Slaughterhouse hits the set of BET’s “The Backroom” freestyle session. Already landing the cover of our current issue which is still on stands throughout the month of July. If you haven’t done so yet pick that up, in the mean time hit play.
From ghostwriting for respected rappers to being one fourth of ‘Slaughterhouse’, Royce Da 5’9 has definitely proved himself to being one of the illest spitters in Hip-Hop. Although he’s been through up’s and down’s he has never stopped working, and most importantly he has never stopped delivering dope lyrics. He is the reason lyricism is still alive today. And for that we want to wish one of rap’s most creative yet underrated voices a Happy Birthday and many more to come.
Slaughterhouse isn’t only on our latest cover of The Source Magazine, they’re also coming though your speakers with a new single. Check out “Throw It Away” with Joey, Crooked, Joell and Royce pairing up with Swizz Beatz.
Slaughterhouse has revealed the cover and release date to their anticipated album Welcome To: OUR HO– — USE. The cover of the album can be seen above and the release date for the album will be August 28th. You can expect their next single ‘Throw It Away’ featuring Swizz Beatz to drop sometime soon. You can also get the new issue of The Source Magazine that features Slaughterhouse on the cover as well as the Beastie Boys, both will be on newsstands nationwide tomorrow.
The power of the word has always been golden in Hip-hop. Now in a age where lyricism is taking a back seat to celebrity, The Source bring you the Top 50 lyricists of all time in an effort to put some focus back on the art form.
Make no mistake. This is not your hottest list. Some of the rappers you will read about haven’t had a hit record in over 20 years. Herein lies a testament to lyricism, a a foundational element that MCing was built on. Truth is, it’s make a comeback, sso we’ve decided to pay homage to the rappers who have shaped lyrism over the year. Judging these MC’s (who are required to have released at least two albums in their career) in the categories of sentient, scope, depth, and of course, wordplay. The Source voted on over a hundred MC’s to come up with the 50 best the game has EVER had to offer.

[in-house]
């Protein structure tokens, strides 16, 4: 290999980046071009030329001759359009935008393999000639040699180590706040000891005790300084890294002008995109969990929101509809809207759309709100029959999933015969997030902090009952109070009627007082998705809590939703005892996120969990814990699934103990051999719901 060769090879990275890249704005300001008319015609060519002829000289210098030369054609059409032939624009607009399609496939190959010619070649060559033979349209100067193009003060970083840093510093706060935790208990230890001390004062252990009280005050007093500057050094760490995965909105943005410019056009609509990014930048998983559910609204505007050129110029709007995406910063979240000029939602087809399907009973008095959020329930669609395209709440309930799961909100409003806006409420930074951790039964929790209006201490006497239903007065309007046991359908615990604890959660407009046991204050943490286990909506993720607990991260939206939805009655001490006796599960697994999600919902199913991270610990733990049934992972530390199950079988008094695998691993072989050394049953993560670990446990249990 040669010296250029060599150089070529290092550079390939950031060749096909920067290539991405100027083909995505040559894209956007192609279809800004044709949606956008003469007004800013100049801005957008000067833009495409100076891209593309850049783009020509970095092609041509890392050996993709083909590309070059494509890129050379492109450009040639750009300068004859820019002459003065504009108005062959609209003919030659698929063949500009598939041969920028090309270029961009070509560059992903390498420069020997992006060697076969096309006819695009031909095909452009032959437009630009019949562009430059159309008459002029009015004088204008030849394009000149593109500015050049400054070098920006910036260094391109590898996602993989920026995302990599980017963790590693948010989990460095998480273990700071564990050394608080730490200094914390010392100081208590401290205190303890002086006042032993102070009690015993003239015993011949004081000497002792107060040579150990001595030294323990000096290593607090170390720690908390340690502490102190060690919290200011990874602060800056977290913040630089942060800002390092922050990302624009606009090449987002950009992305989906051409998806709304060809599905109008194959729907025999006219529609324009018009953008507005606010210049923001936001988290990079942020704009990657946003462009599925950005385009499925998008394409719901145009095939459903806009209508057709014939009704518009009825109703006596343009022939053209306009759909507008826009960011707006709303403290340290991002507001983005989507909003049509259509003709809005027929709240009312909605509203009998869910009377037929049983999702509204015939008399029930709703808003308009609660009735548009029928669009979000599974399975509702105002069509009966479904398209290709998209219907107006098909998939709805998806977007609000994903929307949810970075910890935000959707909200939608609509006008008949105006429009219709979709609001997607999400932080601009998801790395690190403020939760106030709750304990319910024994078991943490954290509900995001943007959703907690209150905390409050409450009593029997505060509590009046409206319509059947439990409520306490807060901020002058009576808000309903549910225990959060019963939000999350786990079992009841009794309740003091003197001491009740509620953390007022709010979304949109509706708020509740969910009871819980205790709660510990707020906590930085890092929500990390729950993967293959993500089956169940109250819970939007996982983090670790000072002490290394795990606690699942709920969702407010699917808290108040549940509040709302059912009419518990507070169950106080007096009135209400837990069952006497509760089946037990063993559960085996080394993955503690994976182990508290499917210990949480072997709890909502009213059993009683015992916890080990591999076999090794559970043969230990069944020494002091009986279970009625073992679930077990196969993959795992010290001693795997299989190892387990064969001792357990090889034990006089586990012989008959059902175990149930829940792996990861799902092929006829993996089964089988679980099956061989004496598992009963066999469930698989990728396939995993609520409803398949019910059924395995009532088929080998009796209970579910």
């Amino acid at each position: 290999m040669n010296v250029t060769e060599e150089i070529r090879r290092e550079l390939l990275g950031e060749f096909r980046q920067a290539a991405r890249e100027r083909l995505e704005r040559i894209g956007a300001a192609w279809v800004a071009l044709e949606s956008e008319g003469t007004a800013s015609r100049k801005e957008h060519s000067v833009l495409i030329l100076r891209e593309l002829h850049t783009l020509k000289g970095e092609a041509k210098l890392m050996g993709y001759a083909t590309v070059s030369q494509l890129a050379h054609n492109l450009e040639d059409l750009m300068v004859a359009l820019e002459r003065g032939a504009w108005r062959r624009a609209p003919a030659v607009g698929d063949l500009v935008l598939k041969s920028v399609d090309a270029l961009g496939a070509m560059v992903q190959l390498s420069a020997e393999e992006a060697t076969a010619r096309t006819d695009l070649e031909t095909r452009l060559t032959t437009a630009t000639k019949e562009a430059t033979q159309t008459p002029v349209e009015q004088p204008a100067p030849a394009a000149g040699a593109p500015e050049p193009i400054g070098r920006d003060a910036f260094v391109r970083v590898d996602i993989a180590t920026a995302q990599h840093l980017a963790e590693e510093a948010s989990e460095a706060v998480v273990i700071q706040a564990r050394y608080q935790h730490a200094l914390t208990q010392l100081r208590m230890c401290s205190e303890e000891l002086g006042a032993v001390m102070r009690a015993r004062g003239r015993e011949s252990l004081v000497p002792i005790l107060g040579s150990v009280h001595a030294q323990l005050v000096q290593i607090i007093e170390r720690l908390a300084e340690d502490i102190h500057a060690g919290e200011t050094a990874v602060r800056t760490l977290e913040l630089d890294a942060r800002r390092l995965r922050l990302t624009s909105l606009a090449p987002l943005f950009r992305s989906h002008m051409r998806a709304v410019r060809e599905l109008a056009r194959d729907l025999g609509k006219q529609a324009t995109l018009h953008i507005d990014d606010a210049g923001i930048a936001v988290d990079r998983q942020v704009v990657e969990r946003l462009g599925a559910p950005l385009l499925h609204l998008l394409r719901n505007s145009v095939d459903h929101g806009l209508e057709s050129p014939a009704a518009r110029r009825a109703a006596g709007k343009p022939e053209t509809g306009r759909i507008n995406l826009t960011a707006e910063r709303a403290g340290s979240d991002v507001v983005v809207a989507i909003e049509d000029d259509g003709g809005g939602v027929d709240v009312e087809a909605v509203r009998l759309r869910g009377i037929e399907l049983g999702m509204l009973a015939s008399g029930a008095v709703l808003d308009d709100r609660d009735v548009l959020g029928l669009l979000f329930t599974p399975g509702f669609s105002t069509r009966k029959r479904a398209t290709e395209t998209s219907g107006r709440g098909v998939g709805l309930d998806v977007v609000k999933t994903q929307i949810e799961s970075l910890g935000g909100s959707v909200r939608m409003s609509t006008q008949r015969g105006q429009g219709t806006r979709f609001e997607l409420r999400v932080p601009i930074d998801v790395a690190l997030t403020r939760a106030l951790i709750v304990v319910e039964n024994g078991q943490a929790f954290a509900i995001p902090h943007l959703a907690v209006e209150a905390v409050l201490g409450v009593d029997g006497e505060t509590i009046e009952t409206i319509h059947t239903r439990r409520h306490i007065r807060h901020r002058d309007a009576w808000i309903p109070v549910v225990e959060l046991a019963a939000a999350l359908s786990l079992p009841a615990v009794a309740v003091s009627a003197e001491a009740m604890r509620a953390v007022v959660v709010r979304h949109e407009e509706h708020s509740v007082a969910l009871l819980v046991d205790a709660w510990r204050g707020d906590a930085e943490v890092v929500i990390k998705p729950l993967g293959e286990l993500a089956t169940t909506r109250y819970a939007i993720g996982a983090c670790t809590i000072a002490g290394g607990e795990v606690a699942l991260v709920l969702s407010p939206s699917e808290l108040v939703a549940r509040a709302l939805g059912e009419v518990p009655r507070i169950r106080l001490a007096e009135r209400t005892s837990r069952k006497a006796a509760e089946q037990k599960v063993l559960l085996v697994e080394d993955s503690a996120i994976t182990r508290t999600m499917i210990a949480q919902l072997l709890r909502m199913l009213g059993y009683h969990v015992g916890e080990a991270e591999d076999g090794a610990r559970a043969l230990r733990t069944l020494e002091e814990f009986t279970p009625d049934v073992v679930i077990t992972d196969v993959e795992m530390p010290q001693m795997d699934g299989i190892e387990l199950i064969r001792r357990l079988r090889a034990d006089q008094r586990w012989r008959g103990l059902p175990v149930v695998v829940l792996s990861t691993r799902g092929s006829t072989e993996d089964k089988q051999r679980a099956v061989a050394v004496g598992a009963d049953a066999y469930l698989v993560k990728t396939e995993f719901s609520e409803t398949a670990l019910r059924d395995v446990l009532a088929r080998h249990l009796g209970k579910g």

Pick up the latest issue of The Source (Slaughterhouse/Beastie Boys Covers) when it hits stands June 26th nationwide to find out where the following MC’s landed in slots 36-50.
With the success of their latest video Hammer Dance, featuring live concert footage from Austin, Texas, Slaughterhouse released their newest video My Life featuring Cee-Lo Green. Let us know what you think!
Joe Budden, Royce Da 5’9, Crooked I and Joell Ortiz otherwise known as Slaughterhouse stars in our latest UnCovered visual. The Hip-Hop MC quartet opts for the Reservoir Dogs approach on the mic, it’s only right our cover mirrors their talents.
In the new issue of the Source, rap group Slaughterhouse talks about the art of rapping, reinventing themselves and being signed to the highest selling rapper of all time, Eminem.
Joe Budden, Joell Ortiz, Crooked I and Royce Da 5’9” are four solo MCs who came together to form the supergroup Slaughterhouse, with the intention of raising the bar for the craft of MC’ing. In “Reservoir Underdogs,” on page 58, Joe Budden takes aim at the industry.
“I almost despise a lot of aspects that come along with this industry. All the red tape. All the politics. Everything that is in between me and my direct talent and the fans. The industry will jade you. The A**hole I am today is the man that y’all created.” –Joe Budden
On a separate collector’s cover, the Source tributes legendary group the Beastie Boys. With the passing of Adam “MCA” Yauch, The Source decided to pay homage to the rap trio by giving them their very first Source cover. With quotes from Russell Simmons and Dante Ross, among others, “Licensed To Skill” on page 46 goes back in time to celebrate the legacy of the Beastie Boys, examining their importance to the musical growth of the genre and the expansion of the culture.
“You Gotta Fight For Your Right To Party. That record kept us alive. There were times when we thought Def Jam’s doors were gonna close if not for the royalties that came from making that record.” –Russell Simmons